Methods of making gradients are often relatively undifferentiated and are associated with a number of limitations, including: (i) the translation of chemical gradients into biological gradients requires immobilization of biomolecules, which is often not possible with existing materials; (ii) due to technical constraints on the resolution, resulting gradients may be intrinsically discontinuous with steep transitional zones; (iii) gradients may be restricted to a particular surface chemistry, such as thiols to gold or siloxanes to glass or silicon, and the range of materials to which a given protocol can be applied is often limited.
Fabrication of gradients in inorganic materials can benefit from anisotropic chemical vapor deposition. Such improvements can be used to produce efficient, high-throughput screening methods that may be used to screen for catalytic activity, conductivity, or luminescence, for example.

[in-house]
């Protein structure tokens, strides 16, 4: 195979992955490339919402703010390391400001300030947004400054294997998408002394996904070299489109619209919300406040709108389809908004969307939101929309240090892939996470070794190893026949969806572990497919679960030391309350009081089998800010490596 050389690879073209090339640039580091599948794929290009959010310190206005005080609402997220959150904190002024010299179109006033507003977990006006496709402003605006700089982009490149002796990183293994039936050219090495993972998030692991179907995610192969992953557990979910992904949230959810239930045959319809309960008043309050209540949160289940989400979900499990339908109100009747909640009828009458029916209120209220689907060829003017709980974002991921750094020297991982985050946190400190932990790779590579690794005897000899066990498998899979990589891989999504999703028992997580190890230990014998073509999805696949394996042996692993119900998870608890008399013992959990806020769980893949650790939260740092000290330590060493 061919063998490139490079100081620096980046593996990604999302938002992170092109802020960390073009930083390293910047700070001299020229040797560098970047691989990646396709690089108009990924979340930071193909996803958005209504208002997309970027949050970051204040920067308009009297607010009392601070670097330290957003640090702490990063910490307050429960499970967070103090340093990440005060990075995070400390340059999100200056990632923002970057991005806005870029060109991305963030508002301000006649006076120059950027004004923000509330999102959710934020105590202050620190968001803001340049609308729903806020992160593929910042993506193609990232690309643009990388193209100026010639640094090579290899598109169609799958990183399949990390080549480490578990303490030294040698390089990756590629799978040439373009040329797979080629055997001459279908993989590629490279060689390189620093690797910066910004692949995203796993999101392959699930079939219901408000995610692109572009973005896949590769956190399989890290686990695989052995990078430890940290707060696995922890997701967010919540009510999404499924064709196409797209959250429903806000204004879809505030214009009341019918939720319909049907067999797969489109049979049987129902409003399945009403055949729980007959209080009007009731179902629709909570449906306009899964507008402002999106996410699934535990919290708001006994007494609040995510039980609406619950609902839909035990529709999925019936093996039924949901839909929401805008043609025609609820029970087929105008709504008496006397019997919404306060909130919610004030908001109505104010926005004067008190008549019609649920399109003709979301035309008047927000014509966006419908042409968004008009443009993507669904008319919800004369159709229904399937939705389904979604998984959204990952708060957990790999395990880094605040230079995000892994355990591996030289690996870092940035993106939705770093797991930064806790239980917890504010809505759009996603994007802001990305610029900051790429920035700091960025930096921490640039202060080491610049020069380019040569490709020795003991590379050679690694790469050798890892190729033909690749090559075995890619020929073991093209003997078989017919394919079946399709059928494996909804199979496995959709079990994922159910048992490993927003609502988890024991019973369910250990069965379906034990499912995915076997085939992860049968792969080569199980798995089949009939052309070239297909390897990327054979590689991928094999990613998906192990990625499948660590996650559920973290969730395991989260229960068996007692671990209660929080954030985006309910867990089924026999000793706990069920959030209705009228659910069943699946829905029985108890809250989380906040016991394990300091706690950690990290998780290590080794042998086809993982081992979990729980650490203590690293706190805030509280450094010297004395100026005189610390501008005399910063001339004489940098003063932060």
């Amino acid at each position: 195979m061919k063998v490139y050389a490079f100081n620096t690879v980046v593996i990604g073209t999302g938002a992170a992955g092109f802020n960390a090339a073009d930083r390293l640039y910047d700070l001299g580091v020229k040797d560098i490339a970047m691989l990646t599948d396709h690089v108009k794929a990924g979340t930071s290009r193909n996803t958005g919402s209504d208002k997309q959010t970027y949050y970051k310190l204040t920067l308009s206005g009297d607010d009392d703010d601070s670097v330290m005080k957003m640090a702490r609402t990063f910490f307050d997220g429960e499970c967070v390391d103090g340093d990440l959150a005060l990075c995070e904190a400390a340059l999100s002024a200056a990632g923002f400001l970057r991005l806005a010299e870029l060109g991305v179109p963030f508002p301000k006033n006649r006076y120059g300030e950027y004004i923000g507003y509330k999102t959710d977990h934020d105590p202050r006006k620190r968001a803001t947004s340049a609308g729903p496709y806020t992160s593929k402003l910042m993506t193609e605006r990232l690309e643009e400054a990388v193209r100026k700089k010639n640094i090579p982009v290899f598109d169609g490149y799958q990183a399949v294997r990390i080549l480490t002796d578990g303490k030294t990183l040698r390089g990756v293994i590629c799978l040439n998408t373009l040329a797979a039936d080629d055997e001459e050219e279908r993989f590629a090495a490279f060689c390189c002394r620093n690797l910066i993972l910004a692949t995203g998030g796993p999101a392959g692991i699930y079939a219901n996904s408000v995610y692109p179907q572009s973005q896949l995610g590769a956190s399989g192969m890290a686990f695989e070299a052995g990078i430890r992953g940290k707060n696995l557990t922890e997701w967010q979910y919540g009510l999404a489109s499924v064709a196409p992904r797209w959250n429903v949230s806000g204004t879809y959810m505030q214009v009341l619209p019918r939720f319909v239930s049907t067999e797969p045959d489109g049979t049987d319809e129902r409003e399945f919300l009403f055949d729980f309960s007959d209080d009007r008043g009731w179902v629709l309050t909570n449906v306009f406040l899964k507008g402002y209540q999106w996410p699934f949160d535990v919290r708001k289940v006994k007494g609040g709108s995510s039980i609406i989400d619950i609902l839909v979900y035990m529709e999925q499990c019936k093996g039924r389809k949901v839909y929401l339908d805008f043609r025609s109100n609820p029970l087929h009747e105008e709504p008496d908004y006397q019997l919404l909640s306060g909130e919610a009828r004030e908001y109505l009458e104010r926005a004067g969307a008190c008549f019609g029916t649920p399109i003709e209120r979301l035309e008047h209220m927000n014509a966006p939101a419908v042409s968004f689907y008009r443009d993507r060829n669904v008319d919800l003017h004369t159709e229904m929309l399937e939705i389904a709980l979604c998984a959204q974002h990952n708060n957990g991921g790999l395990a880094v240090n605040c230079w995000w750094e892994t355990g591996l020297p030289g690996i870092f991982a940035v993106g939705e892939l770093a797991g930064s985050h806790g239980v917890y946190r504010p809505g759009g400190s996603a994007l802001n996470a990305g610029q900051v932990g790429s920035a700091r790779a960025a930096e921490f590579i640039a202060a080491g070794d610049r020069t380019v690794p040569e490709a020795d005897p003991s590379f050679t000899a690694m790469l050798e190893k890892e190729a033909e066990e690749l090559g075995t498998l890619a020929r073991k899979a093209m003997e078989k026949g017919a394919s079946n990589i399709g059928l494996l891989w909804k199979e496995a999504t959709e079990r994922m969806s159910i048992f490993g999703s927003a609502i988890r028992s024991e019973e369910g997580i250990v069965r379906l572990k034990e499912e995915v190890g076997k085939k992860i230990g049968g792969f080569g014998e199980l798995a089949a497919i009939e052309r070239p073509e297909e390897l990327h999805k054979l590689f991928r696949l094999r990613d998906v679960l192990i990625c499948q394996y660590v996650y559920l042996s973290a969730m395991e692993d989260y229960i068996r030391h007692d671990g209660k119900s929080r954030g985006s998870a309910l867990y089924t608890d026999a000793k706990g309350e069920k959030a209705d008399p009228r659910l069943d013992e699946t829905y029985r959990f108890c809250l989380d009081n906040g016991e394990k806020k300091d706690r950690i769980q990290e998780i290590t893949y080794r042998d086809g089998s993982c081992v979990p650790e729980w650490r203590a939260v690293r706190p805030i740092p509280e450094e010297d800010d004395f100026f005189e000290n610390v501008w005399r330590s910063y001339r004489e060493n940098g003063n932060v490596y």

In some embodiments, the disclosure relates to surface modification techniques based on chemical vapor deposition (CVD) polymerization of substituted [2.2]paracyclophanes. The CVD deposition of such polymer systems to form a reactive coating is disclosed in U.S. Pat. No. 6,977,138 to Lahann et al., the relevant portions of which are expressly incorporated herein by reference. Such novel coating technology results in a diverse class of polymers comprising functionalized p-xylylenes. Such xylylenes optionally comprise a wide variety of functional groups, such as amines, esters, aldehydes, and alcohols. The polymers generated by CVD polymerization provide a flexible solution to surface engineering challenges, as they decouple surface design from bulk properties. In essence, the CVD technology is a one-step coating procedure to generate functionalized surfaces without the need of further post-treatments once the films are deposited.